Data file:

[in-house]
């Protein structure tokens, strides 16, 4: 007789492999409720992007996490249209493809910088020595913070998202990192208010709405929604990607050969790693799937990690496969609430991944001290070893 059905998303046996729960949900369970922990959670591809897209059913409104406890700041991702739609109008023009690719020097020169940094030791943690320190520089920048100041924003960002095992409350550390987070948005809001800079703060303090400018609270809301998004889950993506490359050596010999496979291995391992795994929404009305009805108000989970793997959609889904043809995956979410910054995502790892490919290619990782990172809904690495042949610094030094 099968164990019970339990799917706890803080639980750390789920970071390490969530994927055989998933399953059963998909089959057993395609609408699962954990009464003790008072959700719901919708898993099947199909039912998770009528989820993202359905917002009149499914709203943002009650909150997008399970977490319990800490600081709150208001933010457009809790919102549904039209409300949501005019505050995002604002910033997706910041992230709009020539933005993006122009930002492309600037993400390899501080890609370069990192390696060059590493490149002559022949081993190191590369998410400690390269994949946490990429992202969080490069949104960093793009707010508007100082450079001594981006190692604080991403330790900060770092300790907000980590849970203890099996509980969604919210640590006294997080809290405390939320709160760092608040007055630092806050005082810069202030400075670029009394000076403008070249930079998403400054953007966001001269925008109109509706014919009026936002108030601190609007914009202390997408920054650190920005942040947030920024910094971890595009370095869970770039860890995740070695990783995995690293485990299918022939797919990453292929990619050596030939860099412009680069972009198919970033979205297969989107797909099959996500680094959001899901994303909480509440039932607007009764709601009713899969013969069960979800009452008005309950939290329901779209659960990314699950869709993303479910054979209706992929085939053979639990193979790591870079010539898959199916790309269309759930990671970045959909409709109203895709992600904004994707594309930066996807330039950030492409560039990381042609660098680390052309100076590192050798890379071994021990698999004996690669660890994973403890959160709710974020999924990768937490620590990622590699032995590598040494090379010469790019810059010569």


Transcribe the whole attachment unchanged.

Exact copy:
[in-house]
């Protein structure tokens, strides 16, 4: 007789492999409720992007996490249209493809910088020595913070998202990192208010709405929604990607050969790693799937990690496969609430991944001290070893 059905998303046996729960949900369970922990959670591809897209059913409104406890700041991702739609109008023009690719020097020169940094030791943690320190520089920048100041924003960002095992409350550390987070948005809001800079703060303090400018609270809301998004889950993506490359050596010999496979291995391992795994929404009305009805108000989970793997959609889904043809995956979410910054995502790892490919290619990782990172809904690495042949610094030094 099968164990019970339990799917706890803080639980750390789920970071390490969530994927055989998933399953059963998909089959057993395609609408699962954990009464003790008072959700719901919708898993099947199909039912998770009528989820993202359905917002009149499914709203943002009650909150997008399970977490319990800490600081709150208001933010457009809790919102549904039209409300949501005019505050995002604002910033997706910041992230709009020539933005993006122009930002492309600037993400390899501080890609370069990192390696060059590493490149002559022949081993190191590369998410400690390269994949946490990429992202969080490069949104960093793009707010508007100082450079001594981006190692604080991403330790900060770092300790907000980590849970203890099996509980969604919210640590006294997080809290405390939320709160760092608040007055630092806050005082810069202030400075670029009394000076403008070249930079998403400054953007966001001269925008109109509706014919009026936002108030601190609007914009202390997408920054650190920005942040947030920024910094971890595009370095869970770039860890995740070695990783995995690293485990299918022939797919990453292929990619050596030939860099412009680069972009198919970033979205297969989107797909099959996500680094959001899901994303909480509440039932607007009764709601009713899969013969069960979800009452008005309950939290329901779209659960990314699950869709993303479910054979209706992929085939053979639990193979790591870079010539898959199916790309269309759930990671970045959909409709109203895709992600904004994707594309930066996807330039950030492409560039990381042609660098680390052309100076590192050798890379071994021990698999004996690669660890994973403890959160709710974020999924990768937490620590990622590699032995590598040494090379010469790019810059010569």